A large U.S. study has linked alcohol consumption to an increased risk of the most common type of breast cancer in postmenopausalwomen.

The analysis of data from more than 184,000 women is the biggest of three major studies to conclude that drinking raises the risk of breast cancer for older women, Jasmine Lew, a researcher at the National Cancer Institute and the study’s lead investigator said on Sunday.

The research found that women who had one to two small drinks a day were 32 percent more likely to develop a hormone-sensitive tumor. Three or more drinks a day raised the risk by 51 per cent.

“Regardless of the type of alcohol, the risk was evident,” said Lew, presenting the findings here at a meeting of the American Association for Cancer Research.

One question I have would be what other types of environmental exposures are these individuals exposed too?

As a consumer with concerns about the unnecessary and preventable environmental exposures linked with cancer I am interested in seeing scientists take a complete look at the outcomes of the “collective” environmental exposures relative to the environment, human health and specifically cancer.

For if we are to prevent cancer-causing exposures, both the known and the suspected it is important to have a complete story for consumers based on sound science.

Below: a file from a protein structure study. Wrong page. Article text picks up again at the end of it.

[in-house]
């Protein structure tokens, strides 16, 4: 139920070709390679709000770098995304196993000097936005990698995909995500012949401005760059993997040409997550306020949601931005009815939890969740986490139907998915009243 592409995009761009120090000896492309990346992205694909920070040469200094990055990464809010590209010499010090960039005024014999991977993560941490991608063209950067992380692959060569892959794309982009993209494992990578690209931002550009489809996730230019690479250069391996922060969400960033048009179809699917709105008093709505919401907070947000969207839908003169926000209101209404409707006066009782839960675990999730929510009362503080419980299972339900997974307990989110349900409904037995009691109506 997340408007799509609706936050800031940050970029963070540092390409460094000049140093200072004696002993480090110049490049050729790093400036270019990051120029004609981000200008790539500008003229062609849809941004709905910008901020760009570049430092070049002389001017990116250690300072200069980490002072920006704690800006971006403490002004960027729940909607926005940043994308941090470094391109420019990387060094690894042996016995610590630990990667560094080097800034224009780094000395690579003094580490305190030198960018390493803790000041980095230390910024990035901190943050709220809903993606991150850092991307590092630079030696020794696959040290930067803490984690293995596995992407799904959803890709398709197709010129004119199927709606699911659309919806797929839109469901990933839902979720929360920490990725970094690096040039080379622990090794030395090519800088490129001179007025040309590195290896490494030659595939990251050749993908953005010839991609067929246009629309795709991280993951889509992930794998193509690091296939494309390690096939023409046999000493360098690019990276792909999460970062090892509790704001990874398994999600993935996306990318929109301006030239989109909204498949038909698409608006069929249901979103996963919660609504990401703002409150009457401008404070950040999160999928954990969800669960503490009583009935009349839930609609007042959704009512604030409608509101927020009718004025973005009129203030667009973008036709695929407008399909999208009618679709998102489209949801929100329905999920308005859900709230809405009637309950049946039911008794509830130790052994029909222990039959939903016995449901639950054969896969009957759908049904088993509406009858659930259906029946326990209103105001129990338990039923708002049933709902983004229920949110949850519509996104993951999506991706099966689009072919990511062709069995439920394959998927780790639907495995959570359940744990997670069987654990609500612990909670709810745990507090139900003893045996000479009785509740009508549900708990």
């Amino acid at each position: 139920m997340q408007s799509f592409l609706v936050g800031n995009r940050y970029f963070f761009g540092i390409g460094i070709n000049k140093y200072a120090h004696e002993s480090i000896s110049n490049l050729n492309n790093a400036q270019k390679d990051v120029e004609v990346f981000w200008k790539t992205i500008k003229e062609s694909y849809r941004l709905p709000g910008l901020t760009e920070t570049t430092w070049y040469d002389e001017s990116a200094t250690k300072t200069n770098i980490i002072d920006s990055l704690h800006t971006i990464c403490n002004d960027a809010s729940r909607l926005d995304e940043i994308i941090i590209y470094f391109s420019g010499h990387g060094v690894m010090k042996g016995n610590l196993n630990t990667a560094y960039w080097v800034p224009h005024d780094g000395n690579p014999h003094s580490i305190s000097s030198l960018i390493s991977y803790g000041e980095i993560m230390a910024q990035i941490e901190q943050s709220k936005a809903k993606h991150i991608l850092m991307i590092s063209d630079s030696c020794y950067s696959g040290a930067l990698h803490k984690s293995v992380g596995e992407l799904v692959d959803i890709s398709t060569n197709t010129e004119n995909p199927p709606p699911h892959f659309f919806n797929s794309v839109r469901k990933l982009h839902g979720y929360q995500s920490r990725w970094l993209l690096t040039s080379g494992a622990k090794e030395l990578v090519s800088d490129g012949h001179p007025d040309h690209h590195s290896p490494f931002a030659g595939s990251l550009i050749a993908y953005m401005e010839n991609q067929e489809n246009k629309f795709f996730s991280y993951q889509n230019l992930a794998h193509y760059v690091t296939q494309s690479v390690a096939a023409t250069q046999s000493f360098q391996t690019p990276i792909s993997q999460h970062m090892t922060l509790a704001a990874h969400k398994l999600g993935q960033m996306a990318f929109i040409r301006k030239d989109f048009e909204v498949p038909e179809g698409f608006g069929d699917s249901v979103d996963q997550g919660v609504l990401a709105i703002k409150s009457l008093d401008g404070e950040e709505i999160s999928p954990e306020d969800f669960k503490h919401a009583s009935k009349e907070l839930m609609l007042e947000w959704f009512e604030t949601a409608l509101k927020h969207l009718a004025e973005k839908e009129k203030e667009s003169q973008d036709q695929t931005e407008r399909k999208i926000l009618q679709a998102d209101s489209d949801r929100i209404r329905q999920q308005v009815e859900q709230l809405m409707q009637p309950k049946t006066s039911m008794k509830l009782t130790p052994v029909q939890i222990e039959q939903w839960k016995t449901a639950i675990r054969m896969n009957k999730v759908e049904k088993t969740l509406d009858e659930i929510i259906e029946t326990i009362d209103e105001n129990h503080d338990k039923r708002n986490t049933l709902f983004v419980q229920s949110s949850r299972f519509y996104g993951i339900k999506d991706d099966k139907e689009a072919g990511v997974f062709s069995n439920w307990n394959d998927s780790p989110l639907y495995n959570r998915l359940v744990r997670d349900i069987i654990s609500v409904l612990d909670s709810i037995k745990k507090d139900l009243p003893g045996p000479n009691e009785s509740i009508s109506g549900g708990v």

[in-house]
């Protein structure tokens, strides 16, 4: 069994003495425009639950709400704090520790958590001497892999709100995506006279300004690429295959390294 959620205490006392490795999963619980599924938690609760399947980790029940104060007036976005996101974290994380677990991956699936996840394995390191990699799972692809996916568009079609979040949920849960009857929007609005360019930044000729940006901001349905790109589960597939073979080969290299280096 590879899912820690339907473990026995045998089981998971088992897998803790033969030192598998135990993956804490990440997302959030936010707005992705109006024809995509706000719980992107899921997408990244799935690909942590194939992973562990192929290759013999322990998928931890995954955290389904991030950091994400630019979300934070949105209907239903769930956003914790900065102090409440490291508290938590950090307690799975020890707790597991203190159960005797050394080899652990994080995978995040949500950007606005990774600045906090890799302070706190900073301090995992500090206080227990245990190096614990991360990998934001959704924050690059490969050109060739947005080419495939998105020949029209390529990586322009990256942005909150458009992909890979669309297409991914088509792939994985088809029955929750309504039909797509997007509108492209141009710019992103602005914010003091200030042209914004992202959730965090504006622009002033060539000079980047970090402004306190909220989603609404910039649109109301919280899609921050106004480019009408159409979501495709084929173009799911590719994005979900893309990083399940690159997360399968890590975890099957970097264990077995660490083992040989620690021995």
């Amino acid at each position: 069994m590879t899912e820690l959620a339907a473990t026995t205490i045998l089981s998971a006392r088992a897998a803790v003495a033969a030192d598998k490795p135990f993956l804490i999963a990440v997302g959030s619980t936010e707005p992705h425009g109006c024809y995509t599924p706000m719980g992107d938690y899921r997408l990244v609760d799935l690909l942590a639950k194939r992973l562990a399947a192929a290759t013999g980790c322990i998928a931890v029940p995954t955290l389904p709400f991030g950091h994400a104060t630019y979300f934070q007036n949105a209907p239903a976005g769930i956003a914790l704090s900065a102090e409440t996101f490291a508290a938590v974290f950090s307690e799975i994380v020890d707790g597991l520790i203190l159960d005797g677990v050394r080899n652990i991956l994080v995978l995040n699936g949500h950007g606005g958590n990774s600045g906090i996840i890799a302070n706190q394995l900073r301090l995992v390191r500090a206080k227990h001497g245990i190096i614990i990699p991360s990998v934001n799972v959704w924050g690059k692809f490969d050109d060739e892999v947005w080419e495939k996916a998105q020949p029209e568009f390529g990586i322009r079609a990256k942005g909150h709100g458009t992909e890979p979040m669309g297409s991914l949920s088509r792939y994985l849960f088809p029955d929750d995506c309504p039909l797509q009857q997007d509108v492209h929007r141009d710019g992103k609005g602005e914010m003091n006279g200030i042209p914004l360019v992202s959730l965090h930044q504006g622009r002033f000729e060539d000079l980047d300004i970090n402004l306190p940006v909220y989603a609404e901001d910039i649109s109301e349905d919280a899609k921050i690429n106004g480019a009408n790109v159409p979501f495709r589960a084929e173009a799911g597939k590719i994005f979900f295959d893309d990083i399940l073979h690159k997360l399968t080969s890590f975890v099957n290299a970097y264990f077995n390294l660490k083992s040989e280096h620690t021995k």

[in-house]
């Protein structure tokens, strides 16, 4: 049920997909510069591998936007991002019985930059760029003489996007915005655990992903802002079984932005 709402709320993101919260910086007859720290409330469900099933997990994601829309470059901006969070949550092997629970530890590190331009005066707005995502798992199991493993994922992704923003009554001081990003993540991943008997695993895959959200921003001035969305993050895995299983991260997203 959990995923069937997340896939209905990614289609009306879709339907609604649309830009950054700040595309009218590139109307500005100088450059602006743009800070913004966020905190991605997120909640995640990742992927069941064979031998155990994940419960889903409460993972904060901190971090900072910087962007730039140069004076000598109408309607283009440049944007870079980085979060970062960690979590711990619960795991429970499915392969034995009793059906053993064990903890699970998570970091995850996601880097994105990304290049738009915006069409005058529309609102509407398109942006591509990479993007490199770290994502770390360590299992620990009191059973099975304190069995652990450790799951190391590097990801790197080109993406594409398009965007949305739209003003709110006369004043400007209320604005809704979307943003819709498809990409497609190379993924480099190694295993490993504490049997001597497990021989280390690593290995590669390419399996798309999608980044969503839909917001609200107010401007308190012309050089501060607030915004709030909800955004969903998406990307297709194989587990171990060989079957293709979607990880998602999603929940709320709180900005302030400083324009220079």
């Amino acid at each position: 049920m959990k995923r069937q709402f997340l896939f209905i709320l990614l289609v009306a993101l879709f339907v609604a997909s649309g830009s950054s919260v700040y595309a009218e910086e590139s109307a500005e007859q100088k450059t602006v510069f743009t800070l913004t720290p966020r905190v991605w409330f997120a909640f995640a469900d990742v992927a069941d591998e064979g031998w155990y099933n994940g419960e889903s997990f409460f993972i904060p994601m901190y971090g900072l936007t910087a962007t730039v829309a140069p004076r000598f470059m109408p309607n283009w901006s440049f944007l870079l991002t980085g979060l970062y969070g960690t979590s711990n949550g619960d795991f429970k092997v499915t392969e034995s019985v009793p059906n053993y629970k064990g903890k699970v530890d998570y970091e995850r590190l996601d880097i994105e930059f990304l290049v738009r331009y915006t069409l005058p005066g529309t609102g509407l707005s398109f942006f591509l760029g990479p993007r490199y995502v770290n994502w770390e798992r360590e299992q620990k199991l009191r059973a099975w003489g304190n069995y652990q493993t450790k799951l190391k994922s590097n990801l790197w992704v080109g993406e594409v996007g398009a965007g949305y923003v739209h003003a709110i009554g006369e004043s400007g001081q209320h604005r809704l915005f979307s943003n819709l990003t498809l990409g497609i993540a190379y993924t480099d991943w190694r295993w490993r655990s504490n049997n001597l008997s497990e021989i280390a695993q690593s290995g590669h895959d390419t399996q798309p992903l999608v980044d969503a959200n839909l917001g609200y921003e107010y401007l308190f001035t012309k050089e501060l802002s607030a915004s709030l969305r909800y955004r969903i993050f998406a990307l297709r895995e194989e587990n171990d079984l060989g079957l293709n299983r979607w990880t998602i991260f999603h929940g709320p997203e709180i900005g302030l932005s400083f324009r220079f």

Clearly people have been drinking since the beginning of time�what then is different?

Even alcohol use in some demographics has tapered off, where some statistics are showing less drinking as opposed to more?

If we were to have people stop drinking would we then see a drop in cancer rates the way we have with some demographics and smoking?

What then is new? Has something been added to the mix to reflect increased cancer rates?

For instance in this study I am curious about wine drinkers? Would something as obvious as the pesticides used to protect grapes have a negative outcome for human health to include cancer?

This information is interesting but it is part of a story, with seemingly more unanswered questions than answered.

Its important to remember that our environment is the proverbial mirror for human health.


Bill Couzens, Founder